Posts tagged Framing
3 ways to reframe your problem for a successful solution

Many companies don't struggle with solving problems, but they do struggle with what is the problem. Across 17 countries, Thomas Wedell-Wedellsborg surveyed 106 C-suite executives from 91 private and public sector companies. 85% of executives said their companies were bad at diagnosing problems and 87% agreed this incurred significant costs. Most managers tend to leap straight into searching for solutions, without checking they deeply understand the problem.

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Negotiation, Technology and Success!

Clearly in most negotiations involving technology it is becoming harder for negotiators on the supply side to show the strategic value of the technology to organisations on the buying side.

Clarity is required not around the features and benefits, but around the value piece.

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Do you Frame Your Communication for Negotiation Success?

All of us have been in a negotiation that has ended with a much better outcome and greater satisfaction than predicted with the result based on how well we communicated with the other person. I have the great privilege of working on 'live deals' all over the world and get observe many great negotiators.

My research observations in these live scenarios would suggest quite strongly that the way a negotiator 'frames' their communication has a direct and substantial impact on the outcome of the deal.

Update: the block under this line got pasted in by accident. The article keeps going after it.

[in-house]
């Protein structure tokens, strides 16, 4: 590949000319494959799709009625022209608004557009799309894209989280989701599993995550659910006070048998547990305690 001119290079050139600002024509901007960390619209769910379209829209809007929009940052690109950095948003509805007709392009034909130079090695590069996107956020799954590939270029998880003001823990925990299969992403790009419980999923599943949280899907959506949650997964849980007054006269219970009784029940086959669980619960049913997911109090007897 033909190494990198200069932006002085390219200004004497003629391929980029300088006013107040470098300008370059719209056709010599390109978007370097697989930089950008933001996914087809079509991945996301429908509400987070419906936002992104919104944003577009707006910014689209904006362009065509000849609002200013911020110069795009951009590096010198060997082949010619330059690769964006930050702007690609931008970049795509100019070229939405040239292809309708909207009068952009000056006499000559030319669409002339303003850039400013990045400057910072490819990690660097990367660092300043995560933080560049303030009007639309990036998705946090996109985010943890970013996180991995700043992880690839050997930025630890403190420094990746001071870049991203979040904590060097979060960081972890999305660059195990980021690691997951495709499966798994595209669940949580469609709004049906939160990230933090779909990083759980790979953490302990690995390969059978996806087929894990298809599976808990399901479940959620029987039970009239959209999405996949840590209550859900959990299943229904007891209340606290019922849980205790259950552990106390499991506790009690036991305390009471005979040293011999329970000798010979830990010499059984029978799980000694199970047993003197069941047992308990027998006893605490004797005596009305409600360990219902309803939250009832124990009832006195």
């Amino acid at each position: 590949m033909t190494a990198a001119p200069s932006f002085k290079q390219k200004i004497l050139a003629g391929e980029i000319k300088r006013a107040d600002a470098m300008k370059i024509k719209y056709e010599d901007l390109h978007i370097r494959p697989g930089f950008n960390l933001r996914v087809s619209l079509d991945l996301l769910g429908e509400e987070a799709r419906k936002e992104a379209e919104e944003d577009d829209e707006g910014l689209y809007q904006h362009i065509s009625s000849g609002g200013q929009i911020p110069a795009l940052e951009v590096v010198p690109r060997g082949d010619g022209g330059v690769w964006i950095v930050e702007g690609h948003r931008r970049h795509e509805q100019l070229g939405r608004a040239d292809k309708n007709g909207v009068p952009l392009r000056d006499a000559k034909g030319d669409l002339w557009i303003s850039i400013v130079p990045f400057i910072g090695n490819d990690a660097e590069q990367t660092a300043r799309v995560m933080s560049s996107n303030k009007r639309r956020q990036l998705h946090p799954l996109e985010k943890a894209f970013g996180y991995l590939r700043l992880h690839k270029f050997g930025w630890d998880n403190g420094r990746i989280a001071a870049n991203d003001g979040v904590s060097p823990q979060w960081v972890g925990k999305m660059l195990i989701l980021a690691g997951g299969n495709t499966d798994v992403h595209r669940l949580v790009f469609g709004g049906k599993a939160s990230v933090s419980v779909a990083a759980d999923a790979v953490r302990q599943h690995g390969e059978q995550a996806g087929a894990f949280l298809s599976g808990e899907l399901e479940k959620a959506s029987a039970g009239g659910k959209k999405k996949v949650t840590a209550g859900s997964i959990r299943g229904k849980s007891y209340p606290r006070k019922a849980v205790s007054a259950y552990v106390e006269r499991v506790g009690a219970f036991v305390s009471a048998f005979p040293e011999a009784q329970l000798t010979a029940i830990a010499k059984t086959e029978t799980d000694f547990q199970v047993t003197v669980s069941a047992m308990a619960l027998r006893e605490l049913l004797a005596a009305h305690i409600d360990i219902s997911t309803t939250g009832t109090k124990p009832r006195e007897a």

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Negotiation, Sugar and Focus!

Recently, I worked with a team on a live negotiation with a private hospital. The deal was for medical supplies and drugs worth about $25 million a year for a three-year contract.

During the preparation I noticed two behaviours in the team. First, team members could not focus on preparation. The culprit being constantly handling their smart phones. Second, how quickly the team’s energy levels dropped during the day.

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Prepared Negotiators are problem solvers. Do you look for solutions!

We went from Australia to New York, Krakow, Warsaw, Paris, London, Dubai and then back to Sydney. The preparation for 5 people to travel that distance in a month was extraordinary.

However, it also meant that as problems arose, as they did, we were able to change our mind quickly, because of the preparation. Often working on live negotiations the more we prepare, the more we play with ‘what if’ possible solutions. The more we role play, the more we test possible ways of dealing with problems. This means that we can start negotiations not focused on stated positions, but examining the common ground that exists between all parties. We become a problem solver and solutions happen quicker.

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The Agile Negotiator!

Farm life has many lessons for the agile negotiator. As some of you know, my wife, 3 daughters and I own a farm 2 hours of north of Sydney in the beautiful Hunter Valley.  It is a lifestyle farm of nearly 13 acres, river frontage and a handmade timber and mud-brick house. A great place to recharge and reflect on life. It also helps to have one of the most popular vineyards in the Hunter Valley, Camyr Allyn, just up the road. 

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